Thomas Cook drops SeaWorld holidays over animal welfare concerns
BY Agence France-Presse
British holiday firm Thomas Cook will stop selling trips to animal parks which keep captive killer whales, including SeaWorld in Florida and Loro Parque in Tenerife, their CEO announced Sunday.
“We have actively engaged with a range of animal welfare specialists in the last 18 months, and taken account of the scientific evidence they have provided”, Peter Fankhauser wrote in a blog post.
“We have also taken feedback from our customers, more than 90% of whom told us that it was important that their holiday company takes animal welfare seriously,” he added, confirming that tickets to such attractions will no longer be sold from next summer.
Animal welfare concerns over the treatment of orcas in captivity have been amplified since the critically lauded 2013 documentary Blackfish, which argued that the highly intelligent animals are psychologically traumatised in tourist attractions such as SeaWorld.
Fankhauser said the decision came after an introduction of a new Thomas Cook animal welfare policy which recognises “that customer expectations were changing when it comes to animal attractions” and “the important role tourism has to play during the transition to ending practices that are known to harm animals.”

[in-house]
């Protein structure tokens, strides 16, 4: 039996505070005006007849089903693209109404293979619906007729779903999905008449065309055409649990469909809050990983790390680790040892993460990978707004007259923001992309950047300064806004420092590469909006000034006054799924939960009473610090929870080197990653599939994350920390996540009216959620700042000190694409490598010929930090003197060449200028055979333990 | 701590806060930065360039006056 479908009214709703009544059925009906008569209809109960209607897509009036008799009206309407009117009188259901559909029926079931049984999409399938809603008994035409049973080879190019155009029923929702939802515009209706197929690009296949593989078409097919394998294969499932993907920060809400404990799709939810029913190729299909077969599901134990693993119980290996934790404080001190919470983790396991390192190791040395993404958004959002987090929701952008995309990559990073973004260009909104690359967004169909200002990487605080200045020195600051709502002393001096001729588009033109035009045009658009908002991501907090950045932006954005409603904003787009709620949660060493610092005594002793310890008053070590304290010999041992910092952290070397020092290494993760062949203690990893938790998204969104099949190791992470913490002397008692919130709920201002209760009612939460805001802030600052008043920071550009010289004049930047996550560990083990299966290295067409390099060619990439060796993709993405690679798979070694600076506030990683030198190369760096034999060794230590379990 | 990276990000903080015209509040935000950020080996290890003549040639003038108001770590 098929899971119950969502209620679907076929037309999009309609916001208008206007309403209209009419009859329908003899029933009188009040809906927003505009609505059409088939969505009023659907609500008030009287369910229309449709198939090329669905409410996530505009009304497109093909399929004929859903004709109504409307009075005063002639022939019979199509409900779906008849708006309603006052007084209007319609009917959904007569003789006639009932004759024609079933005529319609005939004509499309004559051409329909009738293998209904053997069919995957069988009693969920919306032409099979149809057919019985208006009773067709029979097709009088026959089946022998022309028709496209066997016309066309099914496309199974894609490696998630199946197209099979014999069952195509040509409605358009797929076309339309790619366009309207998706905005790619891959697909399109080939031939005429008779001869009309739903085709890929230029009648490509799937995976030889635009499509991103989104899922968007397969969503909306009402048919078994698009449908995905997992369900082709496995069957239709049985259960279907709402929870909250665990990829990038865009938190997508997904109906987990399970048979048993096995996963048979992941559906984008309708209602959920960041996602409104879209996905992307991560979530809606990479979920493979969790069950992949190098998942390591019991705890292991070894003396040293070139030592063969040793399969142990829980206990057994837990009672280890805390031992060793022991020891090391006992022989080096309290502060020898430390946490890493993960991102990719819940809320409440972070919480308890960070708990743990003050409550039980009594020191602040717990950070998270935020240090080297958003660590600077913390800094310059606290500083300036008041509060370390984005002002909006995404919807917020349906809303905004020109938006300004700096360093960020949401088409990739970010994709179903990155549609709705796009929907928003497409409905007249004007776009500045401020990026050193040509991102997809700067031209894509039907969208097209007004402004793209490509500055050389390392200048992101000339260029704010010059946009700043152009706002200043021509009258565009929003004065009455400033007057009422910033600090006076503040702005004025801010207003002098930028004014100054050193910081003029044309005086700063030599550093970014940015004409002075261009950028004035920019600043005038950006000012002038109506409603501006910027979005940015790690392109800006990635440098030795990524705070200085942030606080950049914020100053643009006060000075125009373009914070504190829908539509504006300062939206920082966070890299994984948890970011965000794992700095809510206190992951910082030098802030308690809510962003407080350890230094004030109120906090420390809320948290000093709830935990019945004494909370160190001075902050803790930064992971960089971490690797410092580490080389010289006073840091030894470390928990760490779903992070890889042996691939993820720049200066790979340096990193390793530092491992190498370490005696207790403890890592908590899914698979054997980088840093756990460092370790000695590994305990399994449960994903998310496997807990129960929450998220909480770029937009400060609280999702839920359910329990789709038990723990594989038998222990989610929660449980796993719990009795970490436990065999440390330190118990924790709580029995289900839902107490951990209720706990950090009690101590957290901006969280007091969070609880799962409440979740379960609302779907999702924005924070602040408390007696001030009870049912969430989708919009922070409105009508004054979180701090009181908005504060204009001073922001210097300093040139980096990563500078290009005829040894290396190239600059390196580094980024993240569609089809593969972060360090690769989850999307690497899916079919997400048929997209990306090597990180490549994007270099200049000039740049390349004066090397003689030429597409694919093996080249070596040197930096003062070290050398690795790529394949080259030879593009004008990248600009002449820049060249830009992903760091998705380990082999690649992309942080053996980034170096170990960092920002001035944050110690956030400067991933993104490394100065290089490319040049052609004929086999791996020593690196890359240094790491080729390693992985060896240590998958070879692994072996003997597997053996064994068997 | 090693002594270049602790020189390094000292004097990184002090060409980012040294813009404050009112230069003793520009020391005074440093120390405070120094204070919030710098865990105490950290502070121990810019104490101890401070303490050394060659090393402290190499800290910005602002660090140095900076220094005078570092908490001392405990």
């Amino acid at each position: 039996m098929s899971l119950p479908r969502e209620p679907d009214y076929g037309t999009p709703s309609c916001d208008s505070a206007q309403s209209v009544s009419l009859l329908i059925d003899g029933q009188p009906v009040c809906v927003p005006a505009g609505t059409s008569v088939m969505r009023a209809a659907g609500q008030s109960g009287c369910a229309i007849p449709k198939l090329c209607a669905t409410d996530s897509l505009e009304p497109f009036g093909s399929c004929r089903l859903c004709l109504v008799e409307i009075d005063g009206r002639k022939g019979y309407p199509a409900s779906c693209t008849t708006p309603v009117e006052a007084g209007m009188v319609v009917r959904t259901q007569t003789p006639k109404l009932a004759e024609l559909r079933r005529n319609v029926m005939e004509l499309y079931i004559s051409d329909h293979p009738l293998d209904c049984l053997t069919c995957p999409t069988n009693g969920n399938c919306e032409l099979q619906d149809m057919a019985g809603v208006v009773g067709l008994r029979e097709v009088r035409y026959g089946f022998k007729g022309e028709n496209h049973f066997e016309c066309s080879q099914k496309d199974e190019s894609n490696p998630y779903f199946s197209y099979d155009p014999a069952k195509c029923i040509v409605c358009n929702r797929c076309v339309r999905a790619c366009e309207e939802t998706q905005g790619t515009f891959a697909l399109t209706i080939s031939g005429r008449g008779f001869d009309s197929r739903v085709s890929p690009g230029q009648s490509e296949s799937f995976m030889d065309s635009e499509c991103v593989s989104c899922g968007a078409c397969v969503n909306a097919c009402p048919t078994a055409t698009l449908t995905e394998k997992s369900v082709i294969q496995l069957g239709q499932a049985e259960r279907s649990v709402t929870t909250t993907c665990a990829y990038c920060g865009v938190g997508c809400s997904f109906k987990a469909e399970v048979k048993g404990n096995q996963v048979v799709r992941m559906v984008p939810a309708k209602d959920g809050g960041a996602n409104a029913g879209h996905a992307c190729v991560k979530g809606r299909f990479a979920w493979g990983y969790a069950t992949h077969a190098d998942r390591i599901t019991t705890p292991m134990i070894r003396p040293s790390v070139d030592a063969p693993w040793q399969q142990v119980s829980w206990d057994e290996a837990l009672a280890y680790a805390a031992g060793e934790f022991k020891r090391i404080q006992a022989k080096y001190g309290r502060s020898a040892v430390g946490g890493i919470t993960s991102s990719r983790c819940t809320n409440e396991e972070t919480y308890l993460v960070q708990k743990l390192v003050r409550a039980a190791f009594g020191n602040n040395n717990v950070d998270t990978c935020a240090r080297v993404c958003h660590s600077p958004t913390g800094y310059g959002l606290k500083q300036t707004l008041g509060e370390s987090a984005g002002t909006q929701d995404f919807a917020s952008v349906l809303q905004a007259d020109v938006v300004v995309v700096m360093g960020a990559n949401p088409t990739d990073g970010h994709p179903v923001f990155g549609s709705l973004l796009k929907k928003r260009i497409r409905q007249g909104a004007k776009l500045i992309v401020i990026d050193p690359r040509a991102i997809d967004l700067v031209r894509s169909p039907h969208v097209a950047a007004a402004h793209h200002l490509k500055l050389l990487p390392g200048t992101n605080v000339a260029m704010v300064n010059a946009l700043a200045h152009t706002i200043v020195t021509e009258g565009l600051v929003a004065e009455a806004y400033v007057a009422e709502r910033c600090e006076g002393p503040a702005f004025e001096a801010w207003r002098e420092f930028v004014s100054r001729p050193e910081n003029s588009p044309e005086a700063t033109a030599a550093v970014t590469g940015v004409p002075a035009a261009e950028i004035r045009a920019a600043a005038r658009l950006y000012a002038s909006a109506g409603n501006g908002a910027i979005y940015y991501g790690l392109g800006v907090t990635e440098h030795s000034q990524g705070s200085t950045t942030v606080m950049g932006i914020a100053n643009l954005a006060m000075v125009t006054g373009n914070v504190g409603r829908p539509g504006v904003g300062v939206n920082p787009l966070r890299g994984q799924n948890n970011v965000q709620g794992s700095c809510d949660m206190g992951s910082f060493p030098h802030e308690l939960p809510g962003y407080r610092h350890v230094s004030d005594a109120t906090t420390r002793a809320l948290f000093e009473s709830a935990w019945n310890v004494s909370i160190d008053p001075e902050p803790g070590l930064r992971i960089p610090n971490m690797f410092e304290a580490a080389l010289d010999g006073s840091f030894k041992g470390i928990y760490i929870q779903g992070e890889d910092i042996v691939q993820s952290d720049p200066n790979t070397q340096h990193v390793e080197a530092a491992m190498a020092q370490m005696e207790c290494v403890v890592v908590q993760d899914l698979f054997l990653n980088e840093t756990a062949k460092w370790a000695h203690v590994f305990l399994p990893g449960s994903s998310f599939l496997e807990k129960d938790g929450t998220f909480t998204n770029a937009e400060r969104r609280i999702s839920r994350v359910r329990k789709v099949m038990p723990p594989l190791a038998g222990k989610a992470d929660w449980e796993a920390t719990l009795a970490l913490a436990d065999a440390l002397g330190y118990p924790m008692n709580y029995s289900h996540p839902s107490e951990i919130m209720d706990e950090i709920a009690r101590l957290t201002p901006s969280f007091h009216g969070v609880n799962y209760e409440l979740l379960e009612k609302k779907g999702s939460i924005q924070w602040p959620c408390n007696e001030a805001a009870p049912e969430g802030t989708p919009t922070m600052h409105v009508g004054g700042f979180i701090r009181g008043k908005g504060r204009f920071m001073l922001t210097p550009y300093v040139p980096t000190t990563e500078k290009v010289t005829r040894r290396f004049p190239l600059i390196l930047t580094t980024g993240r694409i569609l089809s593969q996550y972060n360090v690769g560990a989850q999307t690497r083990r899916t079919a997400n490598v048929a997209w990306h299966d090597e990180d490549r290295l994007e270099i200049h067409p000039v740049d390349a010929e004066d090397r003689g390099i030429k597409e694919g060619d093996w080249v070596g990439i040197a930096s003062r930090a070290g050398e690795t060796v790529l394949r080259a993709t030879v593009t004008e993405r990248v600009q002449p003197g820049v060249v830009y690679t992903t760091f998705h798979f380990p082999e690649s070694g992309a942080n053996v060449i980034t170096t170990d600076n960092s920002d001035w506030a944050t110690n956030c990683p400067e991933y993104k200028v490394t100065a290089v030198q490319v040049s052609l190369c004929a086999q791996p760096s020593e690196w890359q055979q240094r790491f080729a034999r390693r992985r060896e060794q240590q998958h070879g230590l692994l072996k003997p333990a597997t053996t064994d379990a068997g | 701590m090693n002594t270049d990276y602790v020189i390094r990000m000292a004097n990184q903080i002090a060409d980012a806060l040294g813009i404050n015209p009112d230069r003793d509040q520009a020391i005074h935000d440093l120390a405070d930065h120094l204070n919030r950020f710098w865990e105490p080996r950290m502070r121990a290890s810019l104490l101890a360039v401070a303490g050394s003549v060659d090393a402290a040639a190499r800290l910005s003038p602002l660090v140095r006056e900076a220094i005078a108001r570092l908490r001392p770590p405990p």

Animal rights campaigners People for the Ethical Treatment of Animals (PETA) have been campaigning for Thomas Cook to drop the holidays for the past 12 months, with 150 protests around Britain.
“This momentous victory means that Thomas Cook has now become the world-leading travel provider for animal welfare that it had claimed to be,” wrote PETA manager of special projects Elisa Allen.
“If other travel providers hope to maintain a shred of credibility with animal-loving British holidaymakers, they must follow its lead,” she added.
“There’s no humane way to keep these highly intelligent animals in captivity, let alone force them to perform cruel circus-style tricks for food.”
In 2016 SeaWorld announced it will stop breeding orcas and no longer keep any in captivity after the current generation dies. (AFP)